Jones’ game-winning hit came after second baseman Omar Quintanilla reached on a questionable call in which first base umpire Brian Knight ruled that Seattle first baseman Mike Carp’s foot came off the bag taking a throw from second. Mariners manager Eric Wedge was ejected from the game for arguing the call.
Nick Markakis then singled to center for his fourth hit of the night, and J.J. Hardy’s sacrifice bunt moved both baserunners into scoring position. Shawn Kelley intentionally walked Chris Davis to load the based to create a double-play opportunity.
But that’s when Jones, who has been the poster boy for the Orioles’ late-inning heroics, laced a 1-2 pitch to right to drive in the winning run and cue a postgame celebration on the field.
As the Orioles rallied in the 14th, Hunter – who was scheduled to start Wednesday’s game – was warming up in the pen. He will now be available for long relief Wednesday, and the Orioles have called up St. Paul's alum Steve Johnson to make his first major league start in that game.
“I don’t know if anybody can give you an exact answer other than [we] just keep playing,” Wieters said. “There is no quit in this team, and we know with our bullpen, they keep putting up zeros and eventually somebody’s got to score.”
Four of the six Orioles relievers pitched multiple innings, including scoreless two-inning stints by right handers Matt Lindstrom and Darren O’ Day.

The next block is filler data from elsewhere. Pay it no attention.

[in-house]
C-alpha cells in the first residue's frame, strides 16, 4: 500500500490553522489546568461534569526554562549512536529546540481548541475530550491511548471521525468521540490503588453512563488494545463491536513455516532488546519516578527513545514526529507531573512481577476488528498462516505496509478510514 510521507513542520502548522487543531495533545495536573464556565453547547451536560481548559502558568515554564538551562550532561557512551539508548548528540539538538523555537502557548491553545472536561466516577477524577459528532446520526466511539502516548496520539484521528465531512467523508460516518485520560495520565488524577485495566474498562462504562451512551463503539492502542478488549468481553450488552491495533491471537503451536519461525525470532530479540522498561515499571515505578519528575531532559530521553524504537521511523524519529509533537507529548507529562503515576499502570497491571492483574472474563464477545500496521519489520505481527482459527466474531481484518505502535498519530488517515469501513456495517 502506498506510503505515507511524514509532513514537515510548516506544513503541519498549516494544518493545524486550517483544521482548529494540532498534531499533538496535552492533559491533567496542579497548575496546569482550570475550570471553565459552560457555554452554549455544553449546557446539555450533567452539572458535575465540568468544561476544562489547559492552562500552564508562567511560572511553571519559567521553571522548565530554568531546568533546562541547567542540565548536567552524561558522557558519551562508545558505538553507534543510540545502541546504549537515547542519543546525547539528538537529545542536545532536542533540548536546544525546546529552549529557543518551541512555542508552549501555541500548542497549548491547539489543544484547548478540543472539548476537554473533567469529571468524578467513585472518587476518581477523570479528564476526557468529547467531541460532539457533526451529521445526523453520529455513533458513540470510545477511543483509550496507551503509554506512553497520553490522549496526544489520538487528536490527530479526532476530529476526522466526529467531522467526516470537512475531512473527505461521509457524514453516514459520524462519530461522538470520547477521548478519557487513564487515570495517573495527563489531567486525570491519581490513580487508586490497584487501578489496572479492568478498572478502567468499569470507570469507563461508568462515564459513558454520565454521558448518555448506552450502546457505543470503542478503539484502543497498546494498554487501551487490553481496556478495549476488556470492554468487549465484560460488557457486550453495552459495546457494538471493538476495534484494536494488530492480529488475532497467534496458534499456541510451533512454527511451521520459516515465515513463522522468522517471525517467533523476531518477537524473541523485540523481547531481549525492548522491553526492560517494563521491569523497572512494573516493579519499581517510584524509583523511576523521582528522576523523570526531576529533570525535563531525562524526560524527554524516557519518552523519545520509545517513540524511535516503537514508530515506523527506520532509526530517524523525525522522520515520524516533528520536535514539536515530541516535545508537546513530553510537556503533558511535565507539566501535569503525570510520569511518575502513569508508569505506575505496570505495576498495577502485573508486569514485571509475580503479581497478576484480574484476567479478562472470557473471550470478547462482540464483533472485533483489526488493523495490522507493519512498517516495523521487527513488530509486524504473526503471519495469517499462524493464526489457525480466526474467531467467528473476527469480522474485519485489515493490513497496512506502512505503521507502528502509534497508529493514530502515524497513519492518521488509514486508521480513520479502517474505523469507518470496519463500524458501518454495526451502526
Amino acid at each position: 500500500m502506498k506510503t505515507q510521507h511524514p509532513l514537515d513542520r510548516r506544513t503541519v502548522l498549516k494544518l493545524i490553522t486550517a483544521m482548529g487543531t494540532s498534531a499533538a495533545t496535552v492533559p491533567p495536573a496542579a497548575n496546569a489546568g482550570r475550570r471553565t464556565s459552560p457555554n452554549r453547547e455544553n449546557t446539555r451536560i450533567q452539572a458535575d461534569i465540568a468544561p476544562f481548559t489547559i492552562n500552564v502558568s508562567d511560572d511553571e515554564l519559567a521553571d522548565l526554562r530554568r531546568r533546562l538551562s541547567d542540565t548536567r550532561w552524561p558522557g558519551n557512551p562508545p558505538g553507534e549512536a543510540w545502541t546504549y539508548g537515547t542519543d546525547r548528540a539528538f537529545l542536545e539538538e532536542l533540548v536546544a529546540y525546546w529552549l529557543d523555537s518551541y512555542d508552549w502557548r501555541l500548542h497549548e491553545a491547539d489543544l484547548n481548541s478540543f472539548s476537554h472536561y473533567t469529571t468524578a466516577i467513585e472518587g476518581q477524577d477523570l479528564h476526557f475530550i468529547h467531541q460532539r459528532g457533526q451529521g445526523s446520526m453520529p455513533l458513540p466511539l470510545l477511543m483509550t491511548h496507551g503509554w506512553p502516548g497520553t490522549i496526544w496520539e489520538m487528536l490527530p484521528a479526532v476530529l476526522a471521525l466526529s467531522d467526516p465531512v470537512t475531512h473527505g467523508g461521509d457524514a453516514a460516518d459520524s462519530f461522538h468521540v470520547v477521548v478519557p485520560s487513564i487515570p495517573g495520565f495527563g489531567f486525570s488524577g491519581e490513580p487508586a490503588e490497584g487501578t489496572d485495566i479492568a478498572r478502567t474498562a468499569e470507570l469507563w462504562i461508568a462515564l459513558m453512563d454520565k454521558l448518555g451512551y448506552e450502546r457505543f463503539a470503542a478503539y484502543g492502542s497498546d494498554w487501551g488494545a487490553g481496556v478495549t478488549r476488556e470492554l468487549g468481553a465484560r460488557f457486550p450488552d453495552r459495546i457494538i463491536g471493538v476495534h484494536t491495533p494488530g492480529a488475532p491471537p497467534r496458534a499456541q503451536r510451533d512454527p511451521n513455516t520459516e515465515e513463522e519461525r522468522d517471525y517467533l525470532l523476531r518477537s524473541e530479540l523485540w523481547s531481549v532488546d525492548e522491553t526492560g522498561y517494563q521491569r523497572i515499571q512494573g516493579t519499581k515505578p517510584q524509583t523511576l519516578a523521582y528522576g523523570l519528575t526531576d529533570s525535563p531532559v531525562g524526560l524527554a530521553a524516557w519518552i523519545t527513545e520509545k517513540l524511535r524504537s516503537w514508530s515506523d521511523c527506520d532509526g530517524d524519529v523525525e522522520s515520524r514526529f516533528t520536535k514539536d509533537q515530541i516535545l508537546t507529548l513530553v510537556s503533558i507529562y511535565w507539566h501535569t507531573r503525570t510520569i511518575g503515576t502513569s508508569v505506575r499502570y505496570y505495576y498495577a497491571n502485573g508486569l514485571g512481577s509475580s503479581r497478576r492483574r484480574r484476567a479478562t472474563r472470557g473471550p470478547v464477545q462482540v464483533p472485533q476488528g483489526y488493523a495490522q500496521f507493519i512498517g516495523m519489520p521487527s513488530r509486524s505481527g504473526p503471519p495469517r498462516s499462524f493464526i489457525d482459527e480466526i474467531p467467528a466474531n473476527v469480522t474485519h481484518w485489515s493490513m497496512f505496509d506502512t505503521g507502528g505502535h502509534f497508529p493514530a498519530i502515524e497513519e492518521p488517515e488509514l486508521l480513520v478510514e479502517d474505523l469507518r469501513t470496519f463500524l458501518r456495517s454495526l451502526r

“We just all want to take the ball at any given time,” Lindstrom said. “And I think we just have that mindset that we want to go out there and do our job to the best of our ability and hand it to the next guy. I really think that’s our mindset out there. We know we are all capable of doing the job, and we have a close-knit group of guys down there, so I think that helps as well.”
Wieters played a big part in helping the Orioles peck away at a large Seattle lead with his two homers of starter Blake Beavan, both to straightaway center field. It was Wieters’ third career two-homer game and second this season.
The Orioles rallied to tie the game at 7 in the seventh on Hardy’s three-run homer off Mariners reliever Lucas Luetge. Hardy’s 16th homer of the season — which brought announced crowd of 15,433 at Camden Yards of its feet — capped a four-run seventh inning.